f) If we are leaders in the educational domain, how should we lead if we wish to have schools/ organisations that are sensitive to the needs of all stakeholders and produce a caring culture that provides the right environment for children to grow and develop naturally?

g) What, if anything, can educational leaders already teach leaders in other types of organisations? It already seems to me that there’s ample evidence that old style leadership ways of manipulation, sticks and carrots and force/ pressure are not producing the outcomes that the organisations seek for the longer term. I personally know that I had been trained in many ways in the traditional and conventional late Twentieth Century leadership approaches and style during my time working for a major UK bank.

As I transitioned in to the education sector, especially in Asia, I realised that I had to un-learn so much of what i took for granted. If I had lead in education the way I had lead in banking I would have achieved very poor results. In my early career I often had bosses who would ‘provoke and cajole’ me to be very task oriented. People issues certainly came second. Even as I was later encouraged to shift my position, it was conveyed that you needed to give people a higher priority (after making sure that you make all the top-down targets that are set). So, you get the classic middle-manager stress – you’re told to be a people person and to carry people with you, whilst being managed from on high in a thoroughly task oriented manner. The result, for many is phony people orientation that is actually more manipulative than caring.

So, having been thinking about these things (what else do you do with a four day Chinese New Year break from the office?) I was stimulated to write this piece when i read this article from Greg Thompson of Bluepoint Leadership Development.

Bluepoint Leadership – The Gentle Leader

In the article, Greg makes the case that the time of the ‘wolves’ is over – leaders who use good, bad, honest and dishonest means to achieve their goals and to meet the simple ends of maximising owner value at any cost in organisations. Instead, he advocates for a form of leadership that is far more akin to Servant Leadership. Some make the mistake of interpreting servant leadership as the leaders making themselves martyrs to organisation and people, everyone’s whipping boys to be used and abused. I don’t interpret it that way. For one, in the pursuit of the best interest of the most, there are times when a servant leader is duty bound to get tough with individuals who put their self-interest ahead of the collective needs. Also, the leader has a duty to lead the debate around vision and the fundamental purpose of the organisation. They then owe it to the collective group to address issues of individuals whose ideology or actions are incompatible with that agreed vision. However, when they have to deal with such situations, they must maintain the dignity of the individual and deal with circumstances with compassion. people need to be given reasonable chance to align, but the key is alignment to a commonly agreed and shared set of goals, rather than something artificially imposed from the top.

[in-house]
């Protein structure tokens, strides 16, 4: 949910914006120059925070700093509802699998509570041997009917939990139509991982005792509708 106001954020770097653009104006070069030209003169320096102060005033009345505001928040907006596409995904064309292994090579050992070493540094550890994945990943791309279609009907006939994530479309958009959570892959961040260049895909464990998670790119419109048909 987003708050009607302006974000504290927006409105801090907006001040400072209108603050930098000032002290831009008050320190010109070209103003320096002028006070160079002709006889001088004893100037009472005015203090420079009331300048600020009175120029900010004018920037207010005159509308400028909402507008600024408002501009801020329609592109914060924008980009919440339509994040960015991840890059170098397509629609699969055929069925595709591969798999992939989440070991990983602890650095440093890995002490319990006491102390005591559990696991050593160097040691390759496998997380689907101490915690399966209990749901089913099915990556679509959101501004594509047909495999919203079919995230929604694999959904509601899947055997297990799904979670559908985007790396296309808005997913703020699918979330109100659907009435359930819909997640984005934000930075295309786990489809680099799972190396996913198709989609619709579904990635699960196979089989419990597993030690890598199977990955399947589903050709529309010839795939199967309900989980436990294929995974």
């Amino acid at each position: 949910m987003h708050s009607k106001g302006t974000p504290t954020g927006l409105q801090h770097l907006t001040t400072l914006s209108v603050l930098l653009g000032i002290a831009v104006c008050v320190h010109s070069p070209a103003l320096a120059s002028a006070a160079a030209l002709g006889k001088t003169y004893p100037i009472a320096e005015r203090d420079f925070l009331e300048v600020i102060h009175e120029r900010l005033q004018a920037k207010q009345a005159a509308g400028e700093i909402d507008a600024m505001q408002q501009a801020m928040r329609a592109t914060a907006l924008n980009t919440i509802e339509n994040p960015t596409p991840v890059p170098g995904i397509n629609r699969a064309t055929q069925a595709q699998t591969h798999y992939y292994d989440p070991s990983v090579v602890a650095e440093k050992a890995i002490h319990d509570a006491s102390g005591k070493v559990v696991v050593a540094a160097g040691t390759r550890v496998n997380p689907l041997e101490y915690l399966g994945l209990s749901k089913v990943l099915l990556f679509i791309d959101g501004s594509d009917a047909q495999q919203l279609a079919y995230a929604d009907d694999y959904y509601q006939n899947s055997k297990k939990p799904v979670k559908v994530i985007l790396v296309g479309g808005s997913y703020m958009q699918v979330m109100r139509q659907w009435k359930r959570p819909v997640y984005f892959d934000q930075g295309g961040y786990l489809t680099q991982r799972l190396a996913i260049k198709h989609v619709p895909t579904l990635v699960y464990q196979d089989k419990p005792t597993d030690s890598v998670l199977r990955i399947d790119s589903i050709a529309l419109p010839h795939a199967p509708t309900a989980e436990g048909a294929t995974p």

The rewards for getting leadership right in this age are more motivated and engaged employees, the fish shoal swimming in a common direction, less worthless conflict, lower employee turnover and a greater ability to attract highly motivated, talented employees in to the organisation.

Some fear that gentler, more collaborative and open leadership leads to harm to the interests of the organisation. Plainly, if a company has the scope to introduce technology that will significantly reduce costs compared to competitors, but at the expense of 30% of employees losing their roles, it requires a very mature level of understanding throughout the organisation to engage employees in a debate that sees them put the organisation’s needs ahead of their own short term self-interest. However, if employees in that scenario knew that the alternative was loss of competitive position and maybe even the complete failure of the organisation, they may see and understand the need. The compassionate and gently lead organisation provides support and help for retraining and job alternatives for those impacted and the level of trust is such that they understand what needs to happen.

Community in organisations and trust isn’t necessarily built in those challenging times. Rather, it’s built over the long time whether things are going well or poorly, so that there is a surplus of trust to be drawn upon in those challenging times.

In conclusion, school and educational leadership comes in all sorts of shades and levels of quality. However, I believe we’re now in a time where the best of schools leadership offers lessons and guidance to the leadership of many more types of organisations about what it means to build community, to lead with caring and compassion and to give a genuine voice to all stakeholders whilst leading towards a vision which is truly inspirational for all stakeholders.

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Great School Leadership

Repeatedly, surveys and research have demonstrated that leadership is a more important defining factor between average and great schools than between average and great companies. I believe this is partly due to the fact that, unlike a company, there’s a far more significant element of ‘community’ about a school.

There isn’t a single template for what makes great school leaders. They come in all sizes, shapes and genders; introverts and extroverts and having taken all sorts of different paths to reach their roles.